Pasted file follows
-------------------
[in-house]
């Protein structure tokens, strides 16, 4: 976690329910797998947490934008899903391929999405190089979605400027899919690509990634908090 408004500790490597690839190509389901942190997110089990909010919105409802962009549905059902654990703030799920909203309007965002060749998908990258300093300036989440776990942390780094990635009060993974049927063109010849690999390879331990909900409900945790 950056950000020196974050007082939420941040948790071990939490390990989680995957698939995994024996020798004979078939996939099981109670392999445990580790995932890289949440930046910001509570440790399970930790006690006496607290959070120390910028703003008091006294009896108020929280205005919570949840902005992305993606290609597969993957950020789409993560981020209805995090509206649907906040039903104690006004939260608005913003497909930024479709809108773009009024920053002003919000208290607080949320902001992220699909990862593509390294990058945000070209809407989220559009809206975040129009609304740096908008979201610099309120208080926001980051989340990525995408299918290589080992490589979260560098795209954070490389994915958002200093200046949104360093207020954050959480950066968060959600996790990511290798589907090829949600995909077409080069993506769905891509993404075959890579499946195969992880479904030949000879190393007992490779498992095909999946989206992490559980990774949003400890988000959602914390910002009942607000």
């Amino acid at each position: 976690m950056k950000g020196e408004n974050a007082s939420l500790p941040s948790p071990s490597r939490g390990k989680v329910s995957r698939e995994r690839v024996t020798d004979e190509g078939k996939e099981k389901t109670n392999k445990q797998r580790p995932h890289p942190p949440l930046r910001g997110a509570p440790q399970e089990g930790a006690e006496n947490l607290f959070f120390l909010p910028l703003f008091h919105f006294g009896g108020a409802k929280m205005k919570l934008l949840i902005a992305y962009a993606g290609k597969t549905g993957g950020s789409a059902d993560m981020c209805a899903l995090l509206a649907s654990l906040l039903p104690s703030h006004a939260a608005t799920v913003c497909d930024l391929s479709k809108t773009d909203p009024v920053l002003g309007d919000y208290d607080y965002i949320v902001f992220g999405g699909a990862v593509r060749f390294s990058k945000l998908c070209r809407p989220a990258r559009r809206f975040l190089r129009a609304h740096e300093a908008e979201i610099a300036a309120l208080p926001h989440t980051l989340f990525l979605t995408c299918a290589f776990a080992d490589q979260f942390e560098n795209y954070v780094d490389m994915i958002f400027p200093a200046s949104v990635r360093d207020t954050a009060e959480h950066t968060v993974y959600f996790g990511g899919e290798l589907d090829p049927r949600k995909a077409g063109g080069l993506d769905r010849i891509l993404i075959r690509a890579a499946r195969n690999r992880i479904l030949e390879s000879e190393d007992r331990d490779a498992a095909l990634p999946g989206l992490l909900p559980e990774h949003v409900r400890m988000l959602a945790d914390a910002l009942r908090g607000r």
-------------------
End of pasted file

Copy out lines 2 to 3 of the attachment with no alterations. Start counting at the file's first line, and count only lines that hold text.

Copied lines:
């Protein structure tokens, strides 16, 4: 976690329910797998947490934008899903391929999405190089979605400027899919690509990634908090 408004500790490597690839190509389901942190997110089990909010919105409802962009549905059902654990703030799920909203309007965002060749998908990258300093300036989440776990942390780094990635009060993974049927063109010849690999390879331990909900409900945790 950056950000020196974050007082939420941040948790071990939490390990989680995957698939995994024996020798004979078939996939099981109670392999445990580790995932890289949440930046910001509570440790399970930790006690006496607290959070120390910028703003008091006294009896108020929280205005919570949840902005992305993606290609597969993957950020789409993560981020209805995090509206649907906040039903104690006004939260608005913003497909930024479709809108773009009024920053002003919000208290607080949320902001992220699909990862593509390294990058945000070209809407989220559009809206975040129009609304740096908008979201610099309120208080926001980051989340990525995408299918290589080992490589979260560098795209954070490389994915958002200093200046949104360093207020954050959480950066968060959600996790990511290798589907090829949600995909077409080069993506769905891509993404075959890579499946195969992880479904030949000879190393007992490779498992095909999946989206992490559980990774949003400890988000959602914390910002009942607000």
């Amino acid at each position: 976690m950056k950000g020196e408004n974050a007082s939420l500790p941040s948790p071990s490597r939490g390990k989680v329910s995957r698939e995994r690839v024996t020798d004979e190509g078939k996939e099981k389901t109670n392999k445990q797998r580790p995932h890289p942190p949440l930046r910001g997110a509570p440790q399970e089990g930790a006690e006496n947490l607290f959070f120390l909010p910028l703003f008091h919105f006294g009896g108020a409802k929280m205005k919570l934008l949840i902005a992305y962009a993606g290609k597969t549905g993957g950020s789409a059902d993560m981020c209805a899903l995090l509206a649907s654990l906040l039903p104690s703030h006004a939260a608005t799920v913003c497909d930024l391929s479709k809108t773009d909203p009024v920053l002003g309007d919000y208290d607080y965002i949320v902001f992220g999405g699909a990862v593509r060749f390294s990058k945000l998908c070209r809407p989220a990258r559009r809206f975040l190089r129009a609304h740096e300093a908008e979201i610099a300036a309120l208080p926001h989440t980051l989340f990525l979605t995408c299918a290589f776990a080992d490589q979260f942390e560098n795209y954070v780094d490389m994915i958002f400027p200093a200046s949104v990635r360093d207020t954050a009060e959480h950066t968060v993974y959600f996790g990511g899919e290798l589907d090829p049927r949600k995909a077409g063109g080069l993506d769905r010849i891509l993404i075959r690509a890579a499946r195969n690999r992880i479904l030949e390879s000879e190393d007992r331990d490779a498992a095909l990634p999946g989206l992490l909900p559980e990774h949003v409900r400890m988000l959602a945790d914390a910002l009942r908090g607000r």